The research on the injury protective benefits of strength training for young athletes
Obviously we're big fans of resistance training for young athletes at NLPT.
But a common concern that we always deal with from parents is the safety and risk factors associated with strength training.
I think the apprehension surrounding resistance training is understandable. All good parents look out for the safety and well being of their children, especially when dropping them off at a gym for the first time. I'd feel the same way.
But I also believe some of the concern with safety comes from images they might have in their minds about what strength training is, and what it looks like. The idea of their 13-year-old son or daughter, red-faced and straining to lift a barbell while their legs quiver and shake under the load, understandably raises a few eyebrows.
But strength training rarely looks like that in practice, even with older, more experienced athletes.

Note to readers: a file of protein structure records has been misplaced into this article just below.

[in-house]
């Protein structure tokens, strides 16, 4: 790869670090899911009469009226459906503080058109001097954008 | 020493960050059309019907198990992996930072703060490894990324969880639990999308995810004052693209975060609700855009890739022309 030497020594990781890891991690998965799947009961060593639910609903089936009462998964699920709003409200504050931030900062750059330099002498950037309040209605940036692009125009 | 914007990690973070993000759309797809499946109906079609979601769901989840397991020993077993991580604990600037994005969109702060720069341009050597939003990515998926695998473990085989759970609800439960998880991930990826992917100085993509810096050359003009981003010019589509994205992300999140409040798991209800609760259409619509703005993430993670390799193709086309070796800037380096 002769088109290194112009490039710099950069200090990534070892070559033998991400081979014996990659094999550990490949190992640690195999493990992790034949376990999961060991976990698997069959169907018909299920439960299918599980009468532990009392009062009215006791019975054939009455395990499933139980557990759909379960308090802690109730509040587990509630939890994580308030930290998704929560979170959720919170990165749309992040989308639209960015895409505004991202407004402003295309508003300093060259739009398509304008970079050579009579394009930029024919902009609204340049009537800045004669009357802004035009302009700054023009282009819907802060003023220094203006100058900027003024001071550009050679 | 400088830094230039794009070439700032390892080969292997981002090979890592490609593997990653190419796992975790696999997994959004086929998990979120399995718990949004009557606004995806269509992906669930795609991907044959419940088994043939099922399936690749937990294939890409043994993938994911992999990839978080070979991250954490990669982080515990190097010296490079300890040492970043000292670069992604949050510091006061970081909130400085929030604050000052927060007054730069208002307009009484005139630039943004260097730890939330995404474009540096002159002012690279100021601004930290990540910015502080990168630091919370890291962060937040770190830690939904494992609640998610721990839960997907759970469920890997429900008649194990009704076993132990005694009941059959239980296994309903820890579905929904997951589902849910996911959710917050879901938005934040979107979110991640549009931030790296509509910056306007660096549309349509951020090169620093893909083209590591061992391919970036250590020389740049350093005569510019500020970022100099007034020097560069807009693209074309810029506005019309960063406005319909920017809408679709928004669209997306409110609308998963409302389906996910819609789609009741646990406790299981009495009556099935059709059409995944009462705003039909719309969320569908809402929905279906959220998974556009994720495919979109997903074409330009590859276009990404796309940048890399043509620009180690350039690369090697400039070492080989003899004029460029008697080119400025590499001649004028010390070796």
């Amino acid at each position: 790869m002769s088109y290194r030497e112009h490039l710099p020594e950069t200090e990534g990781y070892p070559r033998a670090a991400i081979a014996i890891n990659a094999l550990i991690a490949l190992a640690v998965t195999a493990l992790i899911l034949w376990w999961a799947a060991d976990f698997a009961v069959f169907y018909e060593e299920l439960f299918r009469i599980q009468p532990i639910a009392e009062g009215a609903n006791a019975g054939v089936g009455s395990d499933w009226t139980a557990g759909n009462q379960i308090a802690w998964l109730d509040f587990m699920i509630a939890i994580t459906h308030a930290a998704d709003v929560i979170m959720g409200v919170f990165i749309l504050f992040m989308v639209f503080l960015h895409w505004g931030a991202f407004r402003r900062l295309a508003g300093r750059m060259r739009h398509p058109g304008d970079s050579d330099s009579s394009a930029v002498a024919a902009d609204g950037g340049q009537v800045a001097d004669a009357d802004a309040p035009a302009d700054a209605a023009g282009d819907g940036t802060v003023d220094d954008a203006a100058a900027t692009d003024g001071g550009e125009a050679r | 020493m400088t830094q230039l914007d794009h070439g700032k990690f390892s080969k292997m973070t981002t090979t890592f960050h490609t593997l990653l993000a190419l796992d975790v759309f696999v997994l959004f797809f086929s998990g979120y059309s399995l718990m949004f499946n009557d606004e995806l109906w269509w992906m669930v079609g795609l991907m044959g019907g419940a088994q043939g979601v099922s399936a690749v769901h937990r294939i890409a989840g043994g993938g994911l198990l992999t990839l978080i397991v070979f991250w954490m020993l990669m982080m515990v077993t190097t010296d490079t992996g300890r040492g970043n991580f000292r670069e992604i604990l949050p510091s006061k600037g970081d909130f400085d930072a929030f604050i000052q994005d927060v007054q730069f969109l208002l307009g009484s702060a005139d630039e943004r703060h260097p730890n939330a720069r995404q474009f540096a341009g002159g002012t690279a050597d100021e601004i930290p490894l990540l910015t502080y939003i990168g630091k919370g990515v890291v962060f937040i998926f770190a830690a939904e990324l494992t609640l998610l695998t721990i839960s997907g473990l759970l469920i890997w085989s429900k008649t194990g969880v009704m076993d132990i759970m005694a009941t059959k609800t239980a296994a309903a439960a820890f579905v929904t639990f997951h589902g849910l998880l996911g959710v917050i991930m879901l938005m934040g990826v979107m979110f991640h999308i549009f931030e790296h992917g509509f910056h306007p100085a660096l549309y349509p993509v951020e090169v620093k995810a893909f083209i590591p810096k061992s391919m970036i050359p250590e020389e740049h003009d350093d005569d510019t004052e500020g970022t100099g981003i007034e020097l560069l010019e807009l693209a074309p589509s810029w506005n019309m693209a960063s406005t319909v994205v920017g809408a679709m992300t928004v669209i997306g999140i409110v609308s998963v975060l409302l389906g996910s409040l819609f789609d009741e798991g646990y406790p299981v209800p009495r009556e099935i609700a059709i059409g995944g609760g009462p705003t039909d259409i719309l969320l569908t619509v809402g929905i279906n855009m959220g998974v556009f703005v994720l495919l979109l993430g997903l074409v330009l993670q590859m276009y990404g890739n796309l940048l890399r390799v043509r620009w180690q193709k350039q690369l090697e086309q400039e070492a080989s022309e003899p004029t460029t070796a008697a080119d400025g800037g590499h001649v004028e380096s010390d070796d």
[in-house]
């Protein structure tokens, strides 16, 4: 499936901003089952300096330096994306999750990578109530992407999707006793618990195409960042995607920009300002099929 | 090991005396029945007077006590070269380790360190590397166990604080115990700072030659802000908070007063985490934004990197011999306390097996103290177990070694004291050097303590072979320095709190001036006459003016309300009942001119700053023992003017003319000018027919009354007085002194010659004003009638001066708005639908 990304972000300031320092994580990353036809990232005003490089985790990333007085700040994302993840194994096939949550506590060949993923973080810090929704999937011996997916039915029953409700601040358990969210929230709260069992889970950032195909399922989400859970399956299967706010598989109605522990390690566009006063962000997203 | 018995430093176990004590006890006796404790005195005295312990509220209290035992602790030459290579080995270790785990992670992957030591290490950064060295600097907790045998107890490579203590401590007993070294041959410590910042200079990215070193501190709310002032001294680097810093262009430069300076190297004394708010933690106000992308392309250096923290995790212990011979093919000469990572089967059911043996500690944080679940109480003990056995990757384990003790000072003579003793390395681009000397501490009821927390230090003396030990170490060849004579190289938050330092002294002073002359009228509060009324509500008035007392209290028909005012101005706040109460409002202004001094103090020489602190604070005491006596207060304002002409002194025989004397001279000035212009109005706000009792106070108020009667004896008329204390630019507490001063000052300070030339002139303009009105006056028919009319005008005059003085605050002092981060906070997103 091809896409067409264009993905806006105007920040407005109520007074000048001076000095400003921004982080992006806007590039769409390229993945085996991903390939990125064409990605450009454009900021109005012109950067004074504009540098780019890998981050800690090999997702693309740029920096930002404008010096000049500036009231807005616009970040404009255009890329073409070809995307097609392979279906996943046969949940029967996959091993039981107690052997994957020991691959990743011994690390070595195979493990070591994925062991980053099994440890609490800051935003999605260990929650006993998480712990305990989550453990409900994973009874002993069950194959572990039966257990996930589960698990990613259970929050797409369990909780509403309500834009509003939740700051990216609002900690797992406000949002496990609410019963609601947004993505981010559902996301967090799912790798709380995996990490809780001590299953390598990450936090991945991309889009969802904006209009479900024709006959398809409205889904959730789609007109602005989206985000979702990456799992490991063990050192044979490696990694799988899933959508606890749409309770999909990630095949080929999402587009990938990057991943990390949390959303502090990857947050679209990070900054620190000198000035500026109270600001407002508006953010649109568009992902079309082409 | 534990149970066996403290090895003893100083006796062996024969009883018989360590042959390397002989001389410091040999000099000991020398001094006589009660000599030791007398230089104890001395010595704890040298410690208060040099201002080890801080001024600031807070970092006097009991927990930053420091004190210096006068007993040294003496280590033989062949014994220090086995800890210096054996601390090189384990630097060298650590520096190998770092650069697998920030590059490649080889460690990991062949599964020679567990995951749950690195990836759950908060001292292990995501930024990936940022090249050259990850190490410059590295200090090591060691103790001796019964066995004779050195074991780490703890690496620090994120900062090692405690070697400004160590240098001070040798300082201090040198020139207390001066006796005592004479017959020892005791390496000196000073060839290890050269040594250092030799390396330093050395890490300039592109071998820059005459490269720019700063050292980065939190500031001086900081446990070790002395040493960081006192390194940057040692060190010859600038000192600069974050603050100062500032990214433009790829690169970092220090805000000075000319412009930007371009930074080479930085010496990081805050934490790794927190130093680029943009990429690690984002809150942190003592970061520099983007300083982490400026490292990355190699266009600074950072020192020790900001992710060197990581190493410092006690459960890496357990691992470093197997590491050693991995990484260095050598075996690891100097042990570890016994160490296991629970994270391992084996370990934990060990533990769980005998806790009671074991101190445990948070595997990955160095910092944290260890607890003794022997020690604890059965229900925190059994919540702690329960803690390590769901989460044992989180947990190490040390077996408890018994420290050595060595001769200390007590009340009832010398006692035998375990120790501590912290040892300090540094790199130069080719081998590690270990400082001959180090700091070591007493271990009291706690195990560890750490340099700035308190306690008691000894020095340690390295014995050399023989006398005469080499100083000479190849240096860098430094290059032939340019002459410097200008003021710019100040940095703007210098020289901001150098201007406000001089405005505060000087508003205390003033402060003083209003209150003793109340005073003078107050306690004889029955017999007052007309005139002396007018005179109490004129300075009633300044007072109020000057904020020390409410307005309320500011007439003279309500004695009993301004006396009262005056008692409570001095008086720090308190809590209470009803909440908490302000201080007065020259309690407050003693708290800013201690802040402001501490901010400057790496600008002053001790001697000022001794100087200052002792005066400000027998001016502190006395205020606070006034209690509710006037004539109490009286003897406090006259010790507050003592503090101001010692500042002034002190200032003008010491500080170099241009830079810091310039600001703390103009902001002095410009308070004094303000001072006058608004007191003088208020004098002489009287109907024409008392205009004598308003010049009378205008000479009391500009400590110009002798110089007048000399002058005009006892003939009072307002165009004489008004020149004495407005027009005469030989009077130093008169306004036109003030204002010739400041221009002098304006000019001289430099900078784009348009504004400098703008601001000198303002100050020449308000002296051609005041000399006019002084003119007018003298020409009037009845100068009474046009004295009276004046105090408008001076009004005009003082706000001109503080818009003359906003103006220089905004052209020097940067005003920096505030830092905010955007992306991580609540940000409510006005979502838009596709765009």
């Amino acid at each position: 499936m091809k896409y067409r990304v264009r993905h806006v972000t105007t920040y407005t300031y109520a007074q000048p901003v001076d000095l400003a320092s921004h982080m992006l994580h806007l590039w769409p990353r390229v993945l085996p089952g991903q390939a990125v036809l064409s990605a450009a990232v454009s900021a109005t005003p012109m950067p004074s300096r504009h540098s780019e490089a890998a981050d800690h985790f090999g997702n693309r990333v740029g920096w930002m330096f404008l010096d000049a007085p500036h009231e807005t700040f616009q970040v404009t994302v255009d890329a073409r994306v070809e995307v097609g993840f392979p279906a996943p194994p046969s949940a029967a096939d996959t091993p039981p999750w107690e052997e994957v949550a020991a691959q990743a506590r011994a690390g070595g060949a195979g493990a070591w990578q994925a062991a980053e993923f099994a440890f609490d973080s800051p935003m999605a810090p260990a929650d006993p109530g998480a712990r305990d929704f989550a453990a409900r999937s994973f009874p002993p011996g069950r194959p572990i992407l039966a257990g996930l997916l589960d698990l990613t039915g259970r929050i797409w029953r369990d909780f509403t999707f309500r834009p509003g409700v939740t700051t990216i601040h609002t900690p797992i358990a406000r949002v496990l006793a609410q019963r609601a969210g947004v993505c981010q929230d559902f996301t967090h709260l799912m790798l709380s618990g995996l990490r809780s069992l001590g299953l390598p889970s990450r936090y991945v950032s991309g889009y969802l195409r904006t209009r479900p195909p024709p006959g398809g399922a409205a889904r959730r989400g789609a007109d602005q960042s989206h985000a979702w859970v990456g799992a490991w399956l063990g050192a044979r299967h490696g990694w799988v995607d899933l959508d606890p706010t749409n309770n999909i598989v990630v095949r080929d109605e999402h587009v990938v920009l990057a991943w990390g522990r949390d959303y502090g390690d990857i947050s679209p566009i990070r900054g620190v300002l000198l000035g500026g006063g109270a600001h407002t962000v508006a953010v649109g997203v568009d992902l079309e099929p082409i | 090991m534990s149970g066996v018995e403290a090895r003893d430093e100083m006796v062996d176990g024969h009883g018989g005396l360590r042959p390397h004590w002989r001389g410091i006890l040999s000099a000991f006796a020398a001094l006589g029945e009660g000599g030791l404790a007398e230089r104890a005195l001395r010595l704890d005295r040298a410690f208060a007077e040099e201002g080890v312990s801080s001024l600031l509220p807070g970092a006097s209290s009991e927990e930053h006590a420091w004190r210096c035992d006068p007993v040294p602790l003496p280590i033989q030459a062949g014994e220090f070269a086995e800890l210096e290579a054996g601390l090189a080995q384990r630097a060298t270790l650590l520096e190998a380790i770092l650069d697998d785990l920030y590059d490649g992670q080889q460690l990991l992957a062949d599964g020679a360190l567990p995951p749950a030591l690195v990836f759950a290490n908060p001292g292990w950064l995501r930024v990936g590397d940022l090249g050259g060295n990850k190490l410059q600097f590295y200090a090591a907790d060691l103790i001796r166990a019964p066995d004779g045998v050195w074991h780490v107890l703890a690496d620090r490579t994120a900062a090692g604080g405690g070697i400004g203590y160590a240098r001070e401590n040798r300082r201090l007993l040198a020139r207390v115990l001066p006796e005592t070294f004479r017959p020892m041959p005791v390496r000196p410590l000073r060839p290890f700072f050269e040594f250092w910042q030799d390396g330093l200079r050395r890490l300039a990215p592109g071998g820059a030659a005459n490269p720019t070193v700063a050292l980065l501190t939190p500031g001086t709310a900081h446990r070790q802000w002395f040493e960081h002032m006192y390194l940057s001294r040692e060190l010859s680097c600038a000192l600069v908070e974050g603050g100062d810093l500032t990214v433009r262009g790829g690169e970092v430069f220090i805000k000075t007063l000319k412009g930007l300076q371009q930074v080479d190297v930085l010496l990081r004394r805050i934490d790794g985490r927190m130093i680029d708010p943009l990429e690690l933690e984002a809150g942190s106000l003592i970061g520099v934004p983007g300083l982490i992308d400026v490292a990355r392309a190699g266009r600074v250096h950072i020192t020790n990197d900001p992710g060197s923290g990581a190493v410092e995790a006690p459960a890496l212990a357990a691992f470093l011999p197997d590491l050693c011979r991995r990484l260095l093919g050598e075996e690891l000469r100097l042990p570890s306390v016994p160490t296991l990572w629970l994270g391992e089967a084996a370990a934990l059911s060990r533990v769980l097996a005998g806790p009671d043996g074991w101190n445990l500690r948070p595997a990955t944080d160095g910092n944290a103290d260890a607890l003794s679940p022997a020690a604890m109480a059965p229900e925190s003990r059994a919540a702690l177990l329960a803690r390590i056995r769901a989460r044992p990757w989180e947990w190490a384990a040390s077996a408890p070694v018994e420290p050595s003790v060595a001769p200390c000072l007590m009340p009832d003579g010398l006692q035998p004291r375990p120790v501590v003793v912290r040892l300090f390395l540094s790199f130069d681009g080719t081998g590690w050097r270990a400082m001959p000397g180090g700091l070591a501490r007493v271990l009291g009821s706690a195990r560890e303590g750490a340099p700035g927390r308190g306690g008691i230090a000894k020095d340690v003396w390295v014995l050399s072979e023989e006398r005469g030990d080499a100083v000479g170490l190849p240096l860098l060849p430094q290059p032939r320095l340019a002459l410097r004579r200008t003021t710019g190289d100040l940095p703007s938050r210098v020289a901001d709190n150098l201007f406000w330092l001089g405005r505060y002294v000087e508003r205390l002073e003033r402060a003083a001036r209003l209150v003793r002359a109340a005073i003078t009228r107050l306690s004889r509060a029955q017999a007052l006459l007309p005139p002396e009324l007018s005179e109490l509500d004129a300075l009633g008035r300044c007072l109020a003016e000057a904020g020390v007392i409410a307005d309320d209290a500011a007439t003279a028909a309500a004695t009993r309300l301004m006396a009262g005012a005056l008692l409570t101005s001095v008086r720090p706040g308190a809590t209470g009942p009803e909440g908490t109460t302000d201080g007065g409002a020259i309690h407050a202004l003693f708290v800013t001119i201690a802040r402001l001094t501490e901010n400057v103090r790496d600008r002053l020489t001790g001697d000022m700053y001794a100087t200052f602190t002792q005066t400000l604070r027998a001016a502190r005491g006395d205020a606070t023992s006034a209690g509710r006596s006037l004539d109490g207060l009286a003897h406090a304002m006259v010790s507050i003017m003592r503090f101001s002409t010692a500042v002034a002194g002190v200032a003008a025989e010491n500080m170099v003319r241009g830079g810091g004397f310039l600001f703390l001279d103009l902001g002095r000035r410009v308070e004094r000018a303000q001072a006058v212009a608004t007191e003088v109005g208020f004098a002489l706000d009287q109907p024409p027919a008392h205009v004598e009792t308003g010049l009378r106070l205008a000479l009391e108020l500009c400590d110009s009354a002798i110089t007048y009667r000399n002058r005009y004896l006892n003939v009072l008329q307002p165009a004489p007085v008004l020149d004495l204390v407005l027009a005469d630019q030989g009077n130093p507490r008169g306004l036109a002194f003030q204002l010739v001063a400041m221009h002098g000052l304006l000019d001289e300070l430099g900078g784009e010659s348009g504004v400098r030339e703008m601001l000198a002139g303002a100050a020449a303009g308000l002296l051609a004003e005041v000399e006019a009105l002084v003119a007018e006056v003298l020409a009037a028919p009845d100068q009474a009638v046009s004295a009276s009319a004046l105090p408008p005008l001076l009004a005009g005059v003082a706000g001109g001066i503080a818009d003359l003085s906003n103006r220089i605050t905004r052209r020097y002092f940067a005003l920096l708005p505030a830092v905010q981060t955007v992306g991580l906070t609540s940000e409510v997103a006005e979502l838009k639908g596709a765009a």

In truth, if done correctly, strength training can be one of the healthiest things a young athlete can do, and there's a growing body of research to support this.
Most scientific studies are mind-numbingly boring to read. And if you don't understand statistics, they can be downright dizzying.
But I wanted to share a study that's a little bit different. It's called a review paper. Instead of it being a single study, it's a paper that reviews and summarizes a variety of studies on a single topic and delivers a consensus. In addition to being a stronger level of evidence (compared with single studies), they're also a little more user-friendly to get through.
The study I'm about to share is titled Resistance Training in Youth: Laying
the Foundation for Injury Prevention
and Physical Literacy and it was published just this year (2017) in the journal Sports Health.
Although not quite as entertaining as a Stephen King novel, it's relatively simple to get through and provides some good, solid summarizations on a few points in the area of youth strength training including its impact on physical literacy, protective benefits, and current recommendations.
Click the image below to read the full study, and as always, feel free to send any questions our way to email@example.com.